- The Washington Times - Monday, January 28, 2019

Federal agencies and museums worked to clear their backlogs, restock gift shops and otherwise reboot Monday after Congress ended the longest government shutdown in history.

The Smithsonian said its weekday staff returned to clean up, double-check videos and interactive exhibits, and replenish cafes and stores before its museums and the National Zoo reopen Tuesday.

The National Transportation Safety Board, meanwhile, said it will get back on investigations delayed by the shutdown, including probes of 22 aviation, marine, highway and railroad accidents that would have drawn in-person investigators under normal circumstances.

“It is possible that perishable evidence may have been lost, which potentially could prevent determination of probable cause,” the agency said.

Elsewhere, Food and Drug Commissioner Scott Gottlieb said the FDA will work expeditiously to work through the backlog of drug applications that piled up during the 35-day shutdown.



The agency set up special tables where workers could inquire about benefits, pay, badges, computer issues or other post-shutdown problems.

“I know there will be additional challenges ahead as we catch up on missed work and deadlines. I’ll support you in all of these efforts as we forge ahead as ONE,” Dr. Gottlieb tweeted.

Congress approved a stopgap funding bill Friday to reopen the shuttered agencies through Feb. 15. The three-week deal ended a shutdown that began Dec. 22, after President Trump demanded funding for his border wall.

The shutdown ended in the nick of time for the IRS, which turned to the start of tax-filing season Monday. By midday, the revenue agency said it had received several million returns.

Edward Karl, vice president of taxation for the American Institute of CPAs, said he expects a challenging start to the filing rush, especially since the GOP’s sweeping changes to the tax code will apply.

“This is basically the first full filing season where the new rules are applying to individual and most business, and then layer on that a shutdown that impacted the IRS and the Treasury,” he said. “It’s not going to be the best of circumstances.”

The IRS has been sending out tax notices on underreported income and other issues for weeks. Those notices usually prompt a back and forth with the revenue agency, though filers and accountants had trouble contacting anyone during the shutdown, Mr. Karl said.

“Five weeks’ worth of a backlog of questions are going to hit all at once,” he said.

The IRS said it is “working to promptly resume normal operations” and that taxpayers can help by filing online through e-file and requesting direct deposit of refunds. It expects the first batch of refunds to go out the first week of February, as in previous years.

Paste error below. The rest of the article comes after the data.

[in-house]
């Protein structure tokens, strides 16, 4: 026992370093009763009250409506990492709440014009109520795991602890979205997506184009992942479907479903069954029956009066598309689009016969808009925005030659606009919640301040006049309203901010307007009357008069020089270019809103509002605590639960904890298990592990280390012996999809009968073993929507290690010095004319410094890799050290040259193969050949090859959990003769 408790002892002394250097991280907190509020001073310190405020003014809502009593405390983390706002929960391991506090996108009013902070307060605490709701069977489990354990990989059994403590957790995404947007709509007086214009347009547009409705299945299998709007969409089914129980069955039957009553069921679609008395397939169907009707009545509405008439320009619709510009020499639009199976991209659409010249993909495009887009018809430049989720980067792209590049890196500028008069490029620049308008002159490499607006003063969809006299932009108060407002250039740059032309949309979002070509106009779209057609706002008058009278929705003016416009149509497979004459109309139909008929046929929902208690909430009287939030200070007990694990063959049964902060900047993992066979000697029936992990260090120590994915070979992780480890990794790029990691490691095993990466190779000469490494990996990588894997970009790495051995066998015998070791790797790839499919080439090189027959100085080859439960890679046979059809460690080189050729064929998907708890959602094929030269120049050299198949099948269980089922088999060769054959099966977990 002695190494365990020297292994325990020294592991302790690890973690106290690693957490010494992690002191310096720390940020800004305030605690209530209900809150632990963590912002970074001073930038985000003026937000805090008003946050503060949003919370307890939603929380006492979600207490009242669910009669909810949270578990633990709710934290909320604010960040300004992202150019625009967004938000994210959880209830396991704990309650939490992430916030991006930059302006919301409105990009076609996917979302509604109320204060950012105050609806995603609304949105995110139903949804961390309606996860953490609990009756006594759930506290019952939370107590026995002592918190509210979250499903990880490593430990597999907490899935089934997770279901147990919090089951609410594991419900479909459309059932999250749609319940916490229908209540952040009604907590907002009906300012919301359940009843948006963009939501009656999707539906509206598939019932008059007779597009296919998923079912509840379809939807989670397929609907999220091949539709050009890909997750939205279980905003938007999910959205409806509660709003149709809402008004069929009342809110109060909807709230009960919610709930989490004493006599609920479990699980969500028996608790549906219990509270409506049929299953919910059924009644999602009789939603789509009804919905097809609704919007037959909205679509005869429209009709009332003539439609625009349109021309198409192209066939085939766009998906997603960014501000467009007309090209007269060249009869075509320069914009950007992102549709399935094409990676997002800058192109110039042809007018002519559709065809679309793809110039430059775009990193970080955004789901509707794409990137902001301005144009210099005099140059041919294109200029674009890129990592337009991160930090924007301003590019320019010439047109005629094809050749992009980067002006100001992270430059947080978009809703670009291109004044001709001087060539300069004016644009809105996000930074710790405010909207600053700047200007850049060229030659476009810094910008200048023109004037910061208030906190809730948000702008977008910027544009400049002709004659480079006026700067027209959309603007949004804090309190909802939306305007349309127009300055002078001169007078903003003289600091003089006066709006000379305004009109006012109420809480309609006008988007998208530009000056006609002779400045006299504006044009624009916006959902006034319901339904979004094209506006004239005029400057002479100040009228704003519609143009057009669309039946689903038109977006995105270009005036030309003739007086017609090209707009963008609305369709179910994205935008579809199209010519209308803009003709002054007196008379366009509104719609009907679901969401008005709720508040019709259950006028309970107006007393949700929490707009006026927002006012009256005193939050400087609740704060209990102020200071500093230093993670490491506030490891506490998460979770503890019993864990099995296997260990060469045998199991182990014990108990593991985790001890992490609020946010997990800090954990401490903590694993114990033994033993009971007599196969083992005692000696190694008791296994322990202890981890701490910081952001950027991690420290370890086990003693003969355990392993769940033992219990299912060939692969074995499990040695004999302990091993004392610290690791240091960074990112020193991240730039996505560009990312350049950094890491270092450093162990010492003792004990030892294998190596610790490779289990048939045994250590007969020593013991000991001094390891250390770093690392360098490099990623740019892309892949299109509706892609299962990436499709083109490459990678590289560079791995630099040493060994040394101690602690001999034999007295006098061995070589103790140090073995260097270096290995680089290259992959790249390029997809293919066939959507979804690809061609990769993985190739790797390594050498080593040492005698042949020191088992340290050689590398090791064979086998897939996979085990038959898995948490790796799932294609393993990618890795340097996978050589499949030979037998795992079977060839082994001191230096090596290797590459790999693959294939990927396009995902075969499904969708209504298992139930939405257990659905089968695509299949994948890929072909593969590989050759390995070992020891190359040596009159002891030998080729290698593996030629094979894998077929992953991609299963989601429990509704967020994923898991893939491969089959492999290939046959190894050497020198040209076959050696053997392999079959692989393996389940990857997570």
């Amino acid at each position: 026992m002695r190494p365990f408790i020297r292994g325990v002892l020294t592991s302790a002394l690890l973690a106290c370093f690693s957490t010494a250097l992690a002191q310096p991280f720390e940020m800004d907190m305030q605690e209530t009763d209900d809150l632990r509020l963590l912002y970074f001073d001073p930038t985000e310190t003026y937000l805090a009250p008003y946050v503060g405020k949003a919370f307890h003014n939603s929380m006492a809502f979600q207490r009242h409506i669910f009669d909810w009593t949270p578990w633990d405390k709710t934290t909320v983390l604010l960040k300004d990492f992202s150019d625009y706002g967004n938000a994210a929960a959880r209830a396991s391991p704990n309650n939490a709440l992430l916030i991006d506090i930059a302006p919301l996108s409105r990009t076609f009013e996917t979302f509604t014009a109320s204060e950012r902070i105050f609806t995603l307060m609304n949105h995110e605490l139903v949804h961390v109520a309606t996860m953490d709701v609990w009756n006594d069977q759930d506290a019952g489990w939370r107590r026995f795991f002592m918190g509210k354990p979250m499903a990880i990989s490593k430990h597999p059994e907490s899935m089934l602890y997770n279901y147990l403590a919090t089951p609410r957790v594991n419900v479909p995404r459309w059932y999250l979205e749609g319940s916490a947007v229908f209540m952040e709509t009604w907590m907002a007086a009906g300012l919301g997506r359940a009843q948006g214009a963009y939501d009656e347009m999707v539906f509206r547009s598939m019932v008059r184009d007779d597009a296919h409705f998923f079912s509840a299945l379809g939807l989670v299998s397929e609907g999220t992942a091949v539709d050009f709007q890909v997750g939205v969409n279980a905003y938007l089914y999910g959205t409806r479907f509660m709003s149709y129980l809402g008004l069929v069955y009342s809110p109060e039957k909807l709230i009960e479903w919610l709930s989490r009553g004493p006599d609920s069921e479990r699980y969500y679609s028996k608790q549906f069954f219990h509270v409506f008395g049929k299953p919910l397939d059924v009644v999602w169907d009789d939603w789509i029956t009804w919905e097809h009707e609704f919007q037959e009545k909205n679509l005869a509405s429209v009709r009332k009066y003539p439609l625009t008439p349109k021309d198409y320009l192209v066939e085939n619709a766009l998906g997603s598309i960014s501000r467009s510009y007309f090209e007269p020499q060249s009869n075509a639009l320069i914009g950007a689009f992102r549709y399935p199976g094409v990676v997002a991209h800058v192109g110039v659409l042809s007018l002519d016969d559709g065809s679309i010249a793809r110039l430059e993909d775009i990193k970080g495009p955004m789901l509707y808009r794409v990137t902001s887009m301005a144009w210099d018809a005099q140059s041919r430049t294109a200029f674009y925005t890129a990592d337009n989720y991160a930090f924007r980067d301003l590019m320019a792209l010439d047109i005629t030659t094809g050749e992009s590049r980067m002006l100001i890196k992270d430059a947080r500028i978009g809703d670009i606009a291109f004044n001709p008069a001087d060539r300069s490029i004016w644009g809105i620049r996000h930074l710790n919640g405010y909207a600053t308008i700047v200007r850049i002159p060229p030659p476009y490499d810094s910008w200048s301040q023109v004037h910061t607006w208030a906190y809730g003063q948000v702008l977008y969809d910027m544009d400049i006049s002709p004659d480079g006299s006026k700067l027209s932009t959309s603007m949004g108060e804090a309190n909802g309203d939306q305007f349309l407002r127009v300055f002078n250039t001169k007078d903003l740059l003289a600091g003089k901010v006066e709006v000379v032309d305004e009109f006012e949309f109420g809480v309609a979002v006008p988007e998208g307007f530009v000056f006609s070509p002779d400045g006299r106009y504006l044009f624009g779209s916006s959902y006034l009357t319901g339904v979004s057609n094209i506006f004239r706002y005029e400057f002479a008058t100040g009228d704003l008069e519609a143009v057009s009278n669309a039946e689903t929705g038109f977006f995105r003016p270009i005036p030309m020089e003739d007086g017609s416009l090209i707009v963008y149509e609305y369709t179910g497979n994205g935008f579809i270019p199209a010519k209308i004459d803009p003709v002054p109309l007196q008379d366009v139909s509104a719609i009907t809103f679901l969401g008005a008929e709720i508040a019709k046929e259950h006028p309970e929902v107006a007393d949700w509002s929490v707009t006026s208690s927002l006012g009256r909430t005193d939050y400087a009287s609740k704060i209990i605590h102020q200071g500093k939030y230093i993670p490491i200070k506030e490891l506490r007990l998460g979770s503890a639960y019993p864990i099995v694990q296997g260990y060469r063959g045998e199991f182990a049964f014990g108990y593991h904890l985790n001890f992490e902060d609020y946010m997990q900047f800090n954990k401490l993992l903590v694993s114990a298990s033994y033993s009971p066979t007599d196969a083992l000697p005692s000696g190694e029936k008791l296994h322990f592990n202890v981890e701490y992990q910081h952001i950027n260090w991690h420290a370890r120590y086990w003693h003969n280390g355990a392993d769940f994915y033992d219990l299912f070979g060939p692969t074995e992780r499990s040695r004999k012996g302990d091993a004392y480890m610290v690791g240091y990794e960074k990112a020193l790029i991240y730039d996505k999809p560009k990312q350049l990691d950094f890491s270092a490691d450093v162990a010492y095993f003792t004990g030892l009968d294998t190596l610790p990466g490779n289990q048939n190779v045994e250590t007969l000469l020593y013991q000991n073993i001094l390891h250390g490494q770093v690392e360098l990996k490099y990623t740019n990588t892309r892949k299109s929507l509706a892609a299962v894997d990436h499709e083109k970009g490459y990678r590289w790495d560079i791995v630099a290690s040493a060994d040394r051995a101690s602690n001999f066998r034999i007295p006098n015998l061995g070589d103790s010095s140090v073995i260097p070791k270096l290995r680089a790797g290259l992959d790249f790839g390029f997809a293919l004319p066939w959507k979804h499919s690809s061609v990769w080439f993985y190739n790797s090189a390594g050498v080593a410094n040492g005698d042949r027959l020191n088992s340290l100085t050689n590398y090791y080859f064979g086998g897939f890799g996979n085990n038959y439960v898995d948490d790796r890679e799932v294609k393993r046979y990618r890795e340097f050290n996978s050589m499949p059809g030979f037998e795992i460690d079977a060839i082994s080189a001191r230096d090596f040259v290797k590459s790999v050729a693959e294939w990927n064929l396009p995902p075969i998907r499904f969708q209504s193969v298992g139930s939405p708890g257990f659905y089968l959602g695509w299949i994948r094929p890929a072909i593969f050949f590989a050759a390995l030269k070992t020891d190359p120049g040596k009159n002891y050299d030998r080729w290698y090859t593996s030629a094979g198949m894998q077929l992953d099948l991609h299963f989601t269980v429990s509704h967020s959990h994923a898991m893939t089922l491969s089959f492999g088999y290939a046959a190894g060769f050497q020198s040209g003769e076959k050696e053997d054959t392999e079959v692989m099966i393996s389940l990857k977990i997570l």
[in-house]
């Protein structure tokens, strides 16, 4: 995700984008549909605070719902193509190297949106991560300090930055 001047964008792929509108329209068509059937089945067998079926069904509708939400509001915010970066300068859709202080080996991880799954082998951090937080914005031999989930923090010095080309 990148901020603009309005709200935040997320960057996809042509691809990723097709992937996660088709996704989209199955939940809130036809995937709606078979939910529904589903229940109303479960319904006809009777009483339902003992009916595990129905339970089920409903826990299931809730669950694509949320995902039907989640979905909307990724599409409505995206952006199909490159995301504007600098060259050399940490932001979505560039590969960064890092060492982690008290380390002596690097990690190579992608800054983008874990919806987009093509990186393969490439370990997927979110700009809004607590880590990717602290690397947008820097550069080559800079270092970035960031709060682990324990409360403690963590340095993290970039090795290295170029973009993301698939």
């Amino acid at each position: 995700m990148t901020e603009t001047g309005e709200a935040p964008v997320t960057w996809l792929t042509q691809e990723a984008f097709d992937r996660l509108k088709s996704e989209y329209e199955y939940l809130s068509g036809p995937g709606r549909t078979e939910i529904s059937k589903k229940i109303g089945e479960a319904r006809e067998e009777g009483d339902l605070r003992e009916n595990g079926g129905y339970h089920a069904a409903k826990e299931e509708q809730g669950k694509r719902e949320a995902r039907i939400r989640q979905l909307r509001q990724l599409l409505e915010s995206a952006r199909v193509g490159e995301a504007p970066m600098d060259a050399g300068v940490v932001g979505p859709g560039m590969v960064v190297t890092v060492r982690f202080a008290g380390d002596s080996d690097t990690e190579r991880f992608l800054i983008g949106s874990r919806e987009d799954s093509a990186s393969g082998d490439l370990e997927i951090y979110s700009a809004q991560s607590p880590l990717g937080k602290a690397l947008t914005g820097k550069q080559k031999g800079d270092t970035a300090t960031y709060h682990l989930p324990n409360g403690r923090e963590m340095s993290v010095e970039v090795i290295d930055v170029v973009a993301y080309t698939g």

More broadly, employees across the federal workforce are wondering if they’re truly out of the woods, as Mr. Trump threatens to let agencies shut down again if he doesn’t get wall funding in the border security talks.

An incoming federal employee, who is set to start work next week, told The Washington Times that the government reopened at the perfect time for her to at least get started in her new position.

She would be eligible to receive back pay if Congress fails to reach a settlement at the end of the three-week period, resulting in another shutdown. Otherwise she would be left waiting in limbo — without getting on board and accruing paid hours.

“I’m truly looking forward to starting my job, but it’s unnerving to not know when your next paycheck will arrive,” she said. “I also worry that the threat of government shutdowns is deterring skilled workers from pursuing opportunities at the federal government.”

On Capitol Hill, lawmakers are trying to pick up the pieces.

One faction is pushing a bill to eliminate the possibility of future stoppages.

Another faction wants to go back and pay government contractors who were left without work during the partial closure. Congress already has approved backpay for the hundreds of thousands of employees furloughed for five weeks.

And Sen. Tammy Baldwin, Wisconsin Democrat, is pushing legislation that would pay interest on workers’ paychecks that didn’t go out on time.

“It’s only fair that if the federal government can charge you interest for being late on your taxes, then it should be paying interest on late paychecks,” she said. “I am calling on Senate Majority Leader [Mitch] McConnell to bring this bill to the floor for a vote.”

The amount of interest would be equal to the amount federal agencies incur when they pay vendors late. Currently, it is 3.625 percent.

⦁ Gabriella Muñoz contributed to this report.

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